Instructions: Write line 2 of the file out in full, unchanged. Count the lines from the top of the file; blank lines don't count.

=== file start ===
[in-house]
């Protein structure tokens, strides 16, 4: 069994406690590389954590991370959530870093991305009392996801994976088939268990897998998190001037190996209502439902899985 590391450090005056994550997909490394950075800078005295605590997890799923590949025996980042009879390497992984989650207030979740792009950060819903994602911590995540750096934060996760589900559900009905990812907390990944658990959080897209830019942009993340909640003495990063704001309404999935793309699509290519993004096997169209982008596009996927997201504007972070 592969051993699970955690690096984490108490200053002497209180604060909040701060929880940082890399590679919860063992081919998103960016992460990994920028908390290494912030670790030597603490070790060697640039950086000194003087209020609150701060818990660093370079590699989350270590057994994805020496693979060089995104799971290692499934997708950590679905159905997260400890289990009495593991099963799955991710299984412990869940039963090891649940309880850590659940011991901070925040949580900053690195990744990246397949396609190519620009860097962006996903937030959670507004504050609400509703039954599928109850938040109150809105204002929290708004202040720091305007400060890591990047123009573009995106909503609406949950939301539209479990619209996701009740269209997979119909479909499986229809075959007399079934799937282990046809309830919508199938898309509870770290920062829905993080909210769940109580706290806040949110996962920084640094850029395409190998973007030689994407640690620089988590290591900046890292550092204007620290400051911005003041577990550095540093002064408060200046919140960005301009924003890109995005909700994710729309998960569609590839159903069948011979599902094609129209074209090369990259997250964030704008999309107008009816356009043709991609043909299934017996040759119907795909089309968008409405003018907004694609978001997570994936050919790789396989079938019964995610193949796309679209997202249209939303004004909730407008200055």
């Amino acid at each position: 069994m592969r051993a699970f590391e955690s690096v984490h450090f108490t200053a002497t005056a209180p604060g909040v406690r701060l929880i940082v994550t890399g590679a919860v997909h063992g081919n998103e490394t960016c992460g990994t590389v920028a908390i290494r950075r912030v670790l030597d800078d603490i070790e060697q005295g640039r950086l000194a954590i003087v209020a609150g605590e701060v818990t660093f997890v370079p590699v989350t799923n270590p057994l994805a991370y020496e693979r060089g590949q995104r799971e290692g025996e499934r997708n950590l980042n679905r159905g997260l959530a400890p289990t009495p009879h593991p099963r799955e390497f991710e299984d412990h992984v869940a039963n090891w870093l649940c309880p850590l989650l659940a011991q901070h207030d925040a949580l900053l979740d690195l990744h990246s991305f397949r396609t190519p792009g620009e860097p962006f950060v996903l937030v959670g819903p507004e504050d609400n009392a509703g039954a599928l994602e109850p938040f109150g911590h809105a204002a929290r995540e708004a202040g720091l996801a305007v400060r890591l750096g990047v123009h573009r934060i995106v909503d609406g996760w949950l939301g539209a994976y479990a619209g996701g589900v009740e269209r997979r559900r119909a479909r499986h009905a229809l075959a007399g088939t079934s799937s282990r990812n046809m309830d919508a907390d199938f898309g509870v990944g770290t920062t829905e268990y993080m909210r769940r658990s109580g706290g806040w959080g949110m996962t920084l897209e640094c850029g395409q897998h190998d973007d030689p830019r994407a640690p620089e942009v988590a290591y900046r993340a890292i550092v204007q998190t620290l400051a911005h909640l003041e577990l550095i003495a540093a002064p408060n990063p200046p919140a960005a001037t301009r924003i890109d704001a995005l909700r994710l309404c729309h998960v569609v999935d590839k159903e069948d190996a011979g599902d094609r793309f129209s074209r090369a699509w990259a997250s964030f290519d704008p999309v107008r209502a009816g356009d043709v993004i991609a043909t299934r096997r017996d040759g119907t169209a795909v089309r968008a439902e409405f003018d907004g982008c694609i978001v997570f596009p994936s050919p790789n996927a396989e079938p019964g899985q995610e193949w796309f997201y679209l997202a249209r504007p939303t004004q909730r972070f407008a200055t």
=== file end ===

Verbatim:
């Protein structure tokens, strides 16, 4: 069994406690590389954590991370959530870093991305009392996801994976088939268990897998998190001037190996209502439902899985 590391450090005056994550997909490394950075800078005295605590997890799923590949025996980042009879390497992984989650207030979740792009950060819903994602911590995540750096934060996760589900559900009905990812907390990944658990959080897209830019942009993340909640003495990063704001309404999935793309699509290519993004096997169209982008596009996927997201504007972070 592969051993699970955690690096984490108490200053002497209180604060909040701060929880940082890399590679919860063992081919998103960016992460990994920028908390290494912030670790030597603490070790060697640039950086000194003087209020609150701060818990660093370079590699989350270590057994994805020496693979060089995104799971290692499934997708950590679905159905997260400890289990009495593991099963799955991710299984412990869940039963090891649940309880850590659940011991901070925040949580900053690195990744990246397949396609190519620009860097962006996903937030959670507004504050609400509703039954599928109850938040109150809105204002929290708004202040720091305007400060890591990047123009573009995106909503609406949950939301539209479990619209996701009740269209997979119909479909499986229809075959007399079934799937282990046809309830919508199938898309509870770290920062829905993080909210769940109580706290806040949110996962920084640094850029395409190998973007030689994407640690620089988590290591900046890292550092204007620290400051911005003041577990550095540093002064408060200046919140960005301009924003890109995005909700994710729309998960569609590839159903069948011979599902094609129209074209090369990259997250964030704008999309107008009816356009043709991609043909299934017996040759119907795909089309968008409405003018907004694609978001997570994936050919790789396989079938019964995610193949796309679209997202249209939303004004909730407008200055």